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FairfaxMcLean resident who turned adversity into artistic achievement dies

McLean resident who turned adversity into artistic achievement dies

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Wendi “Paige” Crouch, a McLean resident who overcame a devastating car crash and became an accomplished artist by learning how to paint with a brush in her mouth, died Aug. 19 at age 61.

Crouch’s life changed forever on Sept. 13, 1987. She was driving to Sunday School, where she taught a class, at McLean Baptist Church when she lost control of her vehicle as it hydroplaned on Old Dominion Drive. The vehicle smashed into a group of trees, breaking Crouch’s neck.

“I wasn’t knocked out,” Crouch told the Sun Gazette in a fall 2010 interview. “I couldn’t move, but I didn’t think I was paralyzed. I knew something was terribly wrong.”

The accident left Crouch a quadriplegic and she spent seven months in the hospital. Still able to move her head and left arm slightly, Crouch in 1999 began painting pictures.


She initially painted using acrylics, but switched to oils because they stayed wet and malleable longer. Her paintings tended to be small; the largest one she had completed as of the 2010 interview was 9 1/2 by 14 inches.

Crouch enjoyed painting landscapes, pet portraits, wildlife and celebrity images, including a black-and-white portrait of rock musician Eric Clapton that she said “flowed out of me in two days.”

Crouch prided herself on brush control and tried to achieve photo-realism in her works. She worked at a drafting table with sufficient room below to accommodate her motorized wheelchair.

The artist would position her wheelchair in front of a wooden, desktop easel and ask her assistant for a brush with a plastic handle that allowed her to hold it in her mouth securely. She then would transfer paint from a plastic-wrap-covered palette onto a canvas, which like the palette had been mounted vertically for ease of usage.

Crouch belonged to the Mouth and Foot Painting Artists (MFPA), an Atlanta-based international association owned and operated by disabled artists. The organization bought several of her works and featured her rendering of Niagara Falls in its 2020 Canadian calendar. The group will showcase one of Crouch’s winter scenes in its 2022 U.S. calendar.

“Paige had a spirit. She had this way of connecting with you on a really deep level,” said Kate March, MFPA’s artist liaison. “She had such a profoundly kind and genuine heart. She genuinely cared about others and had no ulterior motives other than wanting to be kind. She had so much joy and positivity.”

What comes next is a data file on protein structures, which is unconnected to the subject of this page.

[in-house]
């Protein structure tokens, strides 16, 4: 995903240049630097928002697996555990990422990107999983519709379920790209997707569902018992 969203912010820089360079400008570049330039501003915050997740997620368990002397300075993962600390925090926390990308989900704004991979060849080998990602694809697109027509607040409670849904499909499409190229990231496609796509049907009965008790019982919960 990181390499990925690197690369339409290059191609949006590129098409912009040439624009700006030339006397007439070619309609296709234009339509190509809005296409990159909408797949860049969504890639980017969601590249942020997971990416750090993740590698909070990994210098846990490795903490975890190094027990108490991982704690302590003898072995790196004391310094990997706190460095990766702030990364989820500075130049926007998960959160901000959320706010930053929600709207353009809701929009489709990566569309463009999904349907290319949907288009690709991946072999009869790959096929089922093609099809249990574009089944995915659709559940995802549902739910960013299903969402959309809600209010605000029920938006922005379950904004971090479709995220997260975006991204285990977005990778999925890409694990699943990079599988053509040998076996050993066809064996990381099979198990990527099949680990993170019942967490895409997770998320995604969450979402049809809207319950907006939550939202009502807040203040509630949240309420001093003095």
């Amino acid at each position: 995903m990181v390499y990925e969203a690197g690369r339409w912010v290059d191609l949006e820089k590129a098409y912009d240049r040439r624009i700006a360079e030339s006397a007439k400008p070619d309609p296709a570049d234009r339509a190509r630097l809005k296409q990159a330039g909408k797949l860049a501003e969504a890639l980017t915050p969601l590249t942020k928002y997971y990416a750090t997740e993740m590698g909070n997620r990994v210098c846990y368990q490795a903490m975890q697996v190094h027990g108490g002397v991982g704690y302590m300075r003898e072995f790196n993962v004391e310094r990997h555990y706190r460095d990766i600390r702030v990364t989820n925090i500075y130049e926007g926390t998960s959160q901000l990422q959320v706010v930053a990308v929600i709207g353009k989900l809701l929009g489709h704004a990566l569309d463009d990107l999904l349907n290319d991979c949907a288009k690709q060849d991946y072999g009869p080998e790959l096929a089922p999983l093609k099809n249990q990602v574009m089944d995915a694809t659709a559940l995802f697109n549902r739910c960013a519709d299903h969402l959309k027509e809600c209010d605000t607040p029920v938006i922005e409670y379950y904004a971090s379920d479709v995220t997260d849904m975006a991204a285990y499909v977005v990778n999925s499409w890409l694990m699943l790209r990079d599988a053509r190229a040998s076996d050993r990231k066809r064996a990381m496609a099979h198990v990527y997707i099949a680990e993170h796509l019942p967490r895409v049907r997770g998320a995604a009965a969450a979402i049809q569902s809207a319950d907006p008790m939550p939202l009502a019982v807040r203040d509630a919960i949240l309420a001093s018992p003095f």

Crouch also demonstrated her mouth-painting techniques and displayed her works at many area venues.

Born in Colorado Springs, Colo., on June 29, 1960, Crouch moved to McLean when she was 3. She attended Chesterbrook Elementary and Cooper Intermediate (now Middle) schools and graduated from Langley High School in 1978.

Crouch worked as a facilities-management analyst with a mortgage company in Chevy Chase, then married and became the owner and manager of Video World, the first video-rental store in McLean.

She and her husband divorced two years after the accident. Crouch met another man online in 1994 and he died in 2004. A year later, she met Steve Crouch and they married in 2006.

Crouch was preceded in death by her father, Joe A. Gardner, and a brother, Allen Gardner. She is survived by her husband, Steve Crouch; her mother Betty Gardner, age 91; her sister Teri Murphy (husband Frank); her brother Paul Gardner (Leigh); her stepson Chris Crouch; and many nieces and nephews.

“In spite of this profound, life-changing injury, she never lost her love of life and her sense of adventure,” her family wrote in a memorial tribute. “She and her husband enjoyed cruising the Caribbean, spending time on the Outer Banks and long weekends in the country traveling in their RV.”

“Paige was incredibly kind and philanthropic,” her family wrote. “She never met a stranger, and she generously opened her home, her closet and her wallet to all who needed her. Her capacity to love and her kindness to others will be her legacy found in the numerous lives she touched.”

The family asks that donations be made to Mouth and Foot Painting Artists or the Miami Project to Cure Paralysis, which is affiliated with the University of Miami in Florida. Family members also expressed gratitude to Crouch’s caregivers over the years and to the doctors, nurses, staff and palliative-care team at Virginia Hospital Center in Arlington for caring for her during her last few weeks.

The family will hold a celebration of life service on Aug. 25 at 4 p.m. at McLean Baptist Church, 1367 Chain Bridge Road in McLean, which will be followed by an exhibition of Crouch’s paintings and a reception at the church. A private interment will precede the service.

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